Sun, Jun

Assemblymember Sebastian Ridley-Thomas provided free legal consultations to local residents

A community member discusses a legal case with an attorney at Assemblymember Sebastian Ridley-Thomas’ office. Photo by Jason Lewis


Ridley-Thomas has plans for more pro bono legal clinics in the future.  

By Blake Carter

Assemblymember Sebastian Ridley-Thomas’ office on Crenshaw Blvd. was packed on a recent Tuesday night with locals who were seeking advice from attorneys.   

“We have not had as much in the way of legal services concentrated in the Crenshaw district,” he said.  “This is the investment in hoping to change that.  Specifically, we’re talking about small claims, consumer concerns, and the like that can be addressed here with professional attorneys.”

Many people were dealing with tax disputes, will and trusts, acquisition of property, and small claims issues.

“If you have a dispute with anybody who works on your house, that’s a small claims issue,” Ridley-Thomas said.  “You need to know how to navigate that system affectively.  We think that this helps all of that.”

Services that night were offered on a walk-in basis, and people were able to speak to volunteer attorneys for 15-20 minutes.

William Patton, a Mid City resident, has a dispute with his landlord.  Paying expensive attorney fees could limit his abilities to fight for his rights.  

“This is a great alternative because you get to come down and get the free legal consultation on what you can do, what your rights are, and what you should not continue to do,” Patton said.  “One of the things that I was advised to do here is to pay the rent, and then further push this in a small claims court.”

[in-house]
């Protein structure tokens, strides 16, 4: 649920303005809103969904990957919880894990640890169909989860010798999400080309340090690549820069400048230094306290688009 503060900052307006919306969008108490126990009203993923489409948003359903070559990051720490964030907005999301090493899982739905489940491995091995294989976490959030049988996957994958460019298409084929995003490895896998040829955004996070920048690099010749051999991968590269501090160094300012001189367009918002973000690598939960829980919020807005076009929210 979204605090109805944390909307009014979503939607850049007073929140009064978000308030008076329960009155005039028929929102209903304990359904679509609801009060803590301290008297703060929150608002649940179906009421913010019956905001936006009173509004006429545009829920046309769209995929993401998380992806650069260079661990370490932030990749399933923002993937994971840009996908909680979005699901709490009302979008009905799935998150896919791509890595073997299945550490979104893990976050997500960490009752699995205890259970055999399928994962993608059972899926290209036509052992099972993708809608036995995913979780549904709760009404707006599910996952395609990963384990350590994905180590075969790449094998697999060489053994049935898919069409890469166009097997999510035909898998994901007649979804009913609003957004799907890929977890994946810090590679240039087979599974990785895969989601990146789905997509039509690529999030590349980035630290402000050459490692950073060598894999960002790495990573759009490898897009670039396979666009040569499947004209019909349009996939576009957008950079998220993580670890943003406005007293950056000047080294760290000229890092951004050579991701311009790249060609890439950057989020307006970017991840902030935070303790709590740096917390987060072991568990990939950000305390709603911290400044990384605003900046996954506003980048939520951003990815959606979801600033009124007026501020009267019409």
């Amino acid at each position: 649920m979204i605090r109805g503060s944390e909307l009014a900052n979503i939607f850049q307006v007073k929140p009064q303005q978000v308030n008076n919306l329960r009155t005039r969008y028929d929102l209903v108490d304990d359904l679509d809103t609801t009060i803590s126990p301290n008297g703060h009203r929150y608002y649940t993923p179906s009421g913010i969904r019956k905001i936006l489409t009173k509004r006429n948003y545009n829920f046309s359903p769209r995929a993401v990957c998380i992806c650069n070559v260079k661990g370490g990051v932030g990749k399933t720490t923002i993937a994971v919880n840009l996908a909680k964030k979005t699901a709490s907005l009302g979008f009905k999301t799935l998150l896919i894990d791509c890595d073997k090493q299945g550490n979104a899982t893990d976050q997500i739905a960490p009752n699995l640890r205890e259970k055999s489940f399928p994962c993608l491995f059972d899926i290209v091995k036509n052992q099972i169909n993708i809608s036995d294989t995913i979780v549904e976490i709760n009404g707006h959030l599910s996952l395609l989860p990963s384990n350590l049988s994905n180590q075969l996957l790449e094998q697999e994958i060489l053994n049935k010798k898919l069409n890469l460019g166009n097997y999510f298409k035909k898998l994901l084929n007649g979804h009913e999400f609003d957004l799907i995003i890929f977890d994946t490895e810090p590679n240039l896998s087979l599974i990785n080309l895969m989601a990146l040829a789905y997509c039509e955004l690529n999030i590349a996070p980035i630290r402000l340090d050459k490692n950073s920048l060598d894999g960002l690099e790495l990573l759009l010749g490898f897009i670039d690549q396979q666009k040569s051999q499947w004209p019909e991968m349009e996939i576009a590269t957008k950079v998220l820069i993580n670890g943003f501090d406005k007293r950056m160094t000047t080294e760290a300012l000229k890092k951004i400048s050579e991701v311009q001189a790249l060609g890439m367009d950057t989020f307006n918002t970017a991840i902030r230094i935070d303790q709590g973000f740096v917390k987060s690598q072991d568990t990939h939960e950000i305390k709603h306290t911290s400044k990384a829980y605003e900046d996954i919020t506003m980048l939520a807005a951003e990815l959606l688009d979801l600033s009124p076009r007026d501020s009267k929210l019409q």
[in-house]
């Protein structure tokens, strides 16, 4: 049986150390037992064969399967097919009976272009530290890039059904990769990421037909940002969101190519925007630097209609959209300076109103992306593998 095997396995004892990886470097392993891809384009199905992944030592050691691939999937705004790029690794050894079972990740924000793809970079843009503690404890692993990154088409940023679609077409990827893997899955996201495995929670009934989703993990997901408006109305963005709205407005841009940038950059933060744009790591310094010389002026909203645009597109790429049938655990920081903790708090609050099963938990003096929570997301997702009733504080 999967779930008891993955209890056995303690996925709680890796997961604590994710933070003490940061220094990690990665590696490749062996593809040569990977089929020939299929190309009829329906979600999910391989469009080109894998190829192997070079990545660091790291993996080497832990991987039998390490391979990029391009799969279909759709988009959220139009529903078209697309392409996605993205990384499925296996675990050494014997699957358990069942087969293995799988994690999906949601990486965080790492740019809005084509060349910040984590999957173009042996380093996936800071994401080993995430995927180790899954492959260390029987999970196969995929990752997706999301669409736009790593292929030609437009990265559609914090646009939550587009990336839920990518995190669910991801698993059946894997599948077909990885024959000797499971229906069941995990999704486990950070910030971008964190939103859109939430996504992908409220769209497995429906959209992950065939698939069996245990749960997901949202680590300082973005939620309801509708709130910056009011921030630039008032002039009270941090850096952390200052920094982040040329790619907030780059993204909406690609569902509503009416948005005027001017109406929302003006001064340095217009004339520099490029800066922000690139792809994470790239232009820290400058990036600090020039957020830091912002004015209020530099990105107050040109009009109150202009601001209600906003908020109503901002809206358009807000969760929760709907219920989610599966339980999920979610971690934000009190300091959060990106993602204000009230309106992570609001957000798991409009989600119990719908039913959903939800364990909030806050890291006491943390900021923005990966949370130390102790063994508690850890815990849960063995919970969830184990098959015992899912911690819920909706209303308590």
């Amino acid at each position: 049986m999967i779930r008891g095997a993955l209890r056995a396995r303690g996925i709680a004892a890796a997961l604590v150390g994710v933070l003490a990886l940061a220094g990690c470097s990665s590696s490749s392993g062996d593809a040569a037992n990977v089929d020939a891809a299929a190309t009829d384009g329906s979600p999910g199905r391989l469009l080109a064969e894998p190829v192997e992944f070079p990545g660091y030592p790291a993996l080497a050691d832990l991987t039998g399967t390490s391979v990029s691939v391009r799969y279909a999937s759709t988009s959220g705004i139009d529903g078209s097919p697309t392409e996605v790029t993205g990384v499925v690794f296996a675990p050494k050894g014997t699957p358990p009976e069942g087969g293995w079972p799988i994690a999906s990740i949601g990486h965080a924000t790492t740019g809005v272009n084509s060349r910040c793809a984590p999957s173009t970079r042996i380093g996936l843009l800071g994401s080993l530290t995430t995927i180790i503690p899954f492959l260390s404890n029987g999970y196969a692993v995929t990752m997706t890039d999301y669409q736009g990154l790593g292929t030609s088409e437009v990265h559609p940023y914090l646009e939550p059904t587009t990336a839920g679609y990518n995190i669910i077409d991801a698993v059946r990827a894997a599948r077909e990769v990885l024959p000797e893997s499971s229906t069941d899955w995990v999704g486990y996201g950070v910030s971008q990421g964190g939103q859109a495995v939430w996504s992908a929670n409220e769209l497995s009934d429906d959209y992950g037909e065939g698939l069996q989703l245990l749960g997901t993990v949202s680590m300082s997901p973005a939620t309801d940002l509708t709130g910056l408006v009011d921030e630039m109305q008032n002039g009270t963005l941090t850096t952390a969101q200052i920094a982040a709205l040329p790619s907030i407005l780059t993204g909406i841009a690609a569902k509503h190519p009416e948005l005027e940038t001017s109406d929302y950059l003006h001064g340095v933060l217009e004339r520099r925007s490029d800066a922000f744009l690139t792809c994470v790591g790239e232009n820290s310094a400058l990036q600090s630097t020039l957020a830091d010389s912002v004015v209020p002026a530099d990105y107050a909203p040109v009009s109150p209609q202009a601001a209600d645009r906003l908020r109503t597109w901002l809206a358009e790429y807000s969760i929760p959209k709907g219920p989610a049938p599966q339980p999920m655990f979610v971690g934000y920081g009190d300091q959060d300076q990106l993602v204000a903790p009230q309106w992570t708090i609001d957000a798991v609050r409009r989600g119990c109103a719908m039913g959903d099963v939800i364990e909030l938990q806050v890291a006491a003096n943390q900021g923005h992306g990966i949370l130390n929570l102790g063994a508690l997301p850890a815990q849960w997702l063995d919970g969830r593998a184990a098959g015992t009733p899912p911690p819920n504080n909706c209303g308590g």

The advice that Patton received allows him to handle the issue on his own, instead of going to court with an attorney.  The information that he received allows him to do the leg work himself.

Ridley-Thomas partnered with the Korean American Bar Association of Southern California (KABA), the Asian Americans Advancing Justice, and the Legal Aid Foundation of Los Angeles for this clinic.  

The KABA holds this clinic on the second Tuesday of each month at the Karsh Center of Wilshire Boulevard Temple, which is located at 3750 W. 6th Street, in Koreatown.  

“We’ve helped people file their small claims filings or review their paperwork before filing,” said Vivian Kim, president of the KABA.  “We’ll advise them if there is something missing.  Sometimes the instructions on the forms are not clear, so we have been able to assist people to complete their forms.  And we explain to people what the notices that they receive from court mean.”

Kim said that the KABA has clients who come in monthly to speak with an attorney.  They receive advice as their issues progress.  

The KABA will continue to host their monthly clinic in Koreatown, and Ridley-Thomas will plan more of these events in the greater Crenshaw area in the future.

“This is the beginning of what we hope will be a regular series, probably quarterly, of legal aid and free legal services for our residents,” Ridley-Thomas said.  “The legal system belongs to all Californians.  This is a part of making government reach the people.”

For more information on these free legal clinics, contact Ridley-Thomas’ office at (323) 291-5441, visit his website at https://a54.asmdc.org/, and follow him on Facebook, Instagram, and Twitter.  For information about the KABA’s monthly clinic, visit their website at kabasocal.org.

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